High CEO Salaries ‘Unethical’ But Charity Ethics ‘Strongly Positive’
2 August 2017 at 2:17 pm
The latest Governance Institute of Australia Ethics Index shows a continuing gap between Australians’ expectations and perceptions of ethical behaviour in many sectors including the charity sector, with executive pay proving especially troublesome for some.
The index showed that 77 per cent of Australians believed a CEO salary of $3 million a year (or 50 times the average Australian’s yearly income) was unethical, 55 per cent believed an annual CEO pay packet of $660,000 was unethical but most believed a $300,000 salary package was ethical.
The report also found Australians were unhappy with the ethical standards of large corporations and their CEOs, particularly in banking and finance, as well as parliamentarians, unions and large sections of the media.
In contrast charities, health and education professionals, and the ABC were perceived to have much higher ethical standards.
Sectors in which workers were perceived as less likely to be motivated by wealth, power or fame were seen as more ethical (health, education, charities and not-for-profit organisations and some professional associations), while those in government, banking, finance, insurance, large corporations and the media – particularly social media – were ranked lower.
The index found that superannuation funds were perceived as having much higher ethical standards than other financial organisations.
“There is a pattern in how Australians view ethical behaviour. They rank people they have the most personal contact with – GPs, pharmacists and the nearest local hospital – as the most ethical while those more distant are perceived as less ethical,” Governance Institute chief executive Steven Burrell said.
The survey of more than 1000 people found that while Australian society, overall, was seen as ‘somewhat ethical’ (with an index rating of 39), large corporations, the banking finance and insurance sector, every level of government and political representatives all had significantly negative ratings on ethics.
“As was the case last year, perceptions of ethical standards in the health and education sectors, charities and small business were strongly positive,” Burrell said.
“Australians continue to rate chief executives and directors as the most important ‘gatekeepers’ influencing ethics in organisations. Board chairs and senior management are also seen as important drivers of ethical conduct, showing that these roles are perceived to wield considerable influence over this aspect of corporate culture.”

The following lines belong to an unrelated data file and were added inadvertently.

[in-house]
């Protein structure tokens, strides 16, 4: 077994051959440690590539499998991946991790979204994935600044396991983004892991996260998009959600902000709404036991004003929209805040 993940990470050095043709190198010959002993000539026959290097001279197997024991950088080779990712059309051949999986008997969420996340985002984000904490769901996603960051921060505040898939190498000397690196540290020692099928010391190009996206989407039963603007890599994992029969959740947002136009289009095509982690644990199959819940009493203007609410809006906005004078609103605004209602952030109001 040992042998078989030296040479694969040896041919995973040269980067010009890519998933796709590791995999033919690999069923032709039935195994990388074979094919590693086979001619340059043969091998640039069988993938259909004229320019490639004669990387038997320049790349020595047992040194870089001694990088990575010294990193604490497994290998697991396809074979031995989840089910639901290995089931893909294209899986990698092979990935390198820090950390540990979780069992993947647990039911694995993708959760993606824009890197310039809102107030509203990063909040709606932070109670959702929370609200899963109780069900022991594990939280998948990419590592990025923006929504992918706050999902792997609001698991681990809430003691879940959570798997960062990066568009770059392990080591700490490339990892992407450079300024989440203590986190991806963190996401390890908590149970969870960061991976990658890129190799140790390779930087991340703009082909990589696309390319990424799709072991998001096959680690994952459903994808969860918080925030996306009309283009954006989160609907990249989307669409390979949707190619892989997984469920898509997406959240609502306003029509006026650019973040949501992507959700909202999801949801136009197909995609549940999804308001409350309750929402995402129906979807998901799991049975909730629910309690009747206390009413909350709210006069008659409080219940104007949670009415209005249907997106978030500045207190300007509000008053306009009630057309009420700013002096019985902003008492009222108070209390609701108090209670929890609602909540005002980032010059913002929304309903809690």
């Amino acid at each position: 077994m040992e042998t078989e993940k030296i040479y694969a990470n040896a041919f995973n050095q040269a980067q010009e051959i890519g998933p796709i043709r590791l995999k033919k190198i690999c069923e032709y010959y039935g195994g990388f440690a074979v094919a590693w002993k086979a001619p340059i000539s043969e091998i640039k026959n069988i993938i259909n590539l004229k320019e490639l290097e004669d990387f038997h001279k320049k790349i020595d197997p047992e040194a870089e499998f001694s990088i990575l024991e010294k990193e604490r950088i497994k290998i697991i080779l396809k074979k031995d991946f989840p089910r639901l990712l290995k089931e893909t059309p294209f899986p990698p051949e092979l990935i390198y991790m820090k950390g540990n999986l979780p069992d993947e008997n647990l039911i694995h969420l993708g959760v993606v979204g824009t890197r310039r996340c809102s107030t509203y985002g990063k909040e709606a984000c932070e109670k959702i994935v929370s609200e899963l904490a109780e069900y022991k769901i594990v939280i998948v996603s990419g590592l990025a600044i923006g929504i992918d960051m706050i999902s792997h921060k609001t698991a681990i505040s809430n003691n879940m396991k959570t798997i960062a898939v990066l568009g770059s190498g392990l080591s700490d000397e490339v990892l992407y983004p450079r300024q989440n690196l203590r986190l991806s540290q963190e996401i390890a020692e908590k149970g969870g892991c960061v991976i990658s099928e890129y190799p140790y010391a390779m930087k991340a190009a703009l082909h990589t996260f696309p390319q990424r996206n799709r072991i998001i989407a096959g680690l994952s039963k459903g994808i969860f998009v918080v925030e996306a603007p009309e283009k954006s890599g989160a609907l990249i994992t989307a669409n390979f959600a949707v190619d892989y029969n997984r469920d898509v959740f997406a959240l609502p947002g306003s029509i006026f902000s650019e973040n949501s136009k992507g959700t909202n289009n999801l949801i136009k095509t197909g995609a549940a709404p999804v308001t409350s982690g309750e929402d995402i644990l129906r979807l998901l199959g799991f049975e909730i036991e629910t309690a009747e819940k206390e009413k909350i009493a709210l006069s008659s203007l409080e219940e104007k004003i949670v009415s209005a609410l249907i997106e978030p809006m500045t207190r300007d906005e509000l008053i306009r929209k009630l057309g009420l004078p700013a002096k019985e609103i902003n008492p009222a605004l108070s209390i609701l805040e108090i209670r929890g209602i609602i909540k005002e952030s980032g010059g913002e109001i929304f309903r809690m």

The index found that laws, regulations and financial penalties were seen to influence ethical behaviour, but were not considered as important a factor as the ‘tone from the top’ set by directors and C-suite executives.
Overall, corporate leaders did not rate well. The index found that company secretaries, directors of Australian companies and chief financial officers rated as more ethical than unethical, while board chairs, foreign company directors, chief executives and senior executives were all seen as unethical on balance.
“The role of leadership in promoting ethical conduct in the business sector is viewed as important by 56 per cent of Australians, and these leaders are seen to have the key role in influencing ethical behaviour, yet neither they nor their organisations are perceived to be very ethical,” Burrell said.
The survey found that professional and business associations, including the Governance Institute of Australia, Australian Medical Association, Farmers’ Federation of Australia, Engineers Australia and Chartered Accountants Australia and New Zealand were considered strongly ethical. However, some others rated poorly, with the Real Estate Institute of Australia receiving negative ratings.
The survey also showed that a sizeable majority of respondents agreed that boards should act in response to poor personal behaviour by CEOs and senior executives. Over half (56 per cent) favoured intervention in all ethical situations while a further 35 per cent favoured intervention when the personal behaviour had a direct impact on the business.
“This issue could become a potential minefield for boards and the C-suite,” Burrell said.
The survey asked respondents about their own experience with “personal ethical dilemmas”. Not only were personal, family and relationship matters described as considerably more difficult to assess than financial matters, when it came to personal ethical matters, 31 per cent indicated that in hindsight they would now change their original decision.
Whistleblowing was seen as among the “top five elements ensuring ethical conduct” in society, ranking equally with “a strong legal framework” and ahead of “strong, inquisitive media and oversight by regulators”.
Protection for whistleblowers was considered very important, yet Australians are not convinced they are treated ethically.
In terms of media platforms, the ABC had the highest scores by far, while Twitter and Facebook have the lowest scores. LinkedIn, however, was seen as very ethical.
“The index makes it very clear that societal, not environmental, issues pose the greatest ethical dilemmas for Australians. Decisions about immigration, euthanasia and terrorism all rate as more ethically challenging than those relating to climate change, the environment and renewable energy,” Burrell said.